It is often said that the mark of a perfectly tailored suit lies in the details that you cannot see.
In which case, Mr Alan Gilbert’s suits are a testament to the finest of Savile Row tailoring. The Mr Gilbert we refer to is none other than the Director of the New York Philharmonic (pictured, top right, conducting said orchestra in a Richard James Bespoke suit), whose evening dress coat or ‘body coat’ (as our Cutter, Chris Foster-Hicklin calls it) is a truly unique and challenging garment to make.
Truly unique and challenging because no one moves around when wearing one of our bespoke suits quite like Mr Gilbert… After all, conducting one of the greatest symphony orchestras in the world does involve rather a lot of arm waving and pointing and body movement in general.
Shown here, we have Chris in the process of marking out the pattern for Mr Gilbert’s second Richard James Bespoke concert suit. He uses a very thin and robust mohair cloth, one that allows the moisture to wick away from the skin and accommodate the inevitable perspiration during a performance.
The second image (right, second picture) shows Chris making adjustments to the pattern of the front torso section of the dress coat. As he works, Chris explains that the most vital requirement for a conductor’s dress coat is that it maintains its shape; despite the upper body movement, there should be no more than a gentle swish of the coat tails while Mr Gilbert conducts the orchestra.
This style of jacket was adapted from 18th century riding coats, the strongest similarity being the armholes, which are cut slightly forward compared to a standard suit jacket. A conductor’s stance varies with their personal style, but the modified armhole allows easier arm movement and prevents the jacket from cutting into the chest.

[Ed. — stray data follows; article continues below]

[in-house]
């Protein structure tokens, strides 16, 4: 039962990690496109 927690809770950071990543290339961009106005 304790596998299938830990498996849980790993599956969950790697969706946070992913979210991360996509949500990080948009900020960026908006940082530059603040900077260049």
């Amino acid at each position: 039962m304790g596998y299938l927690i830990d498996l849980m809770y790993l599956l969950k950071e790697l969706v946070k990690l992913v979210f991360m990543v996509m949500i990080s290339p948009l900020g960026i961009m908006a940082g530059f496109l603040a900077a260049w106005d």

The third image (right, third picture) shows the marked out pattern for the sleeves with a couple of lines marked in blue chalk which indicate the right hand side. These separate markings indicate Mr Gilbert’s stance and body structure, considering whether he leans slightly forward on one side or if the drop of his shoulders are uneven. The extra markings around the pattern show excess or seam allowance, which will allow alterations to be made during the fitting process.
Excess also comes into use while sewing the coat tails; instead of being cut away (as per the norm) the extra cloth is folded inward, which adds structure and weight to the tails. The fourth and final image (bottom right) has many markings on it, but it is easy to identify the lapel and the front torso section of the jacket.
We look forward to seeing the completed suit soon.
Picture of Alan Gilbert by Chris Lee, courtesy of the New York Philharmonic.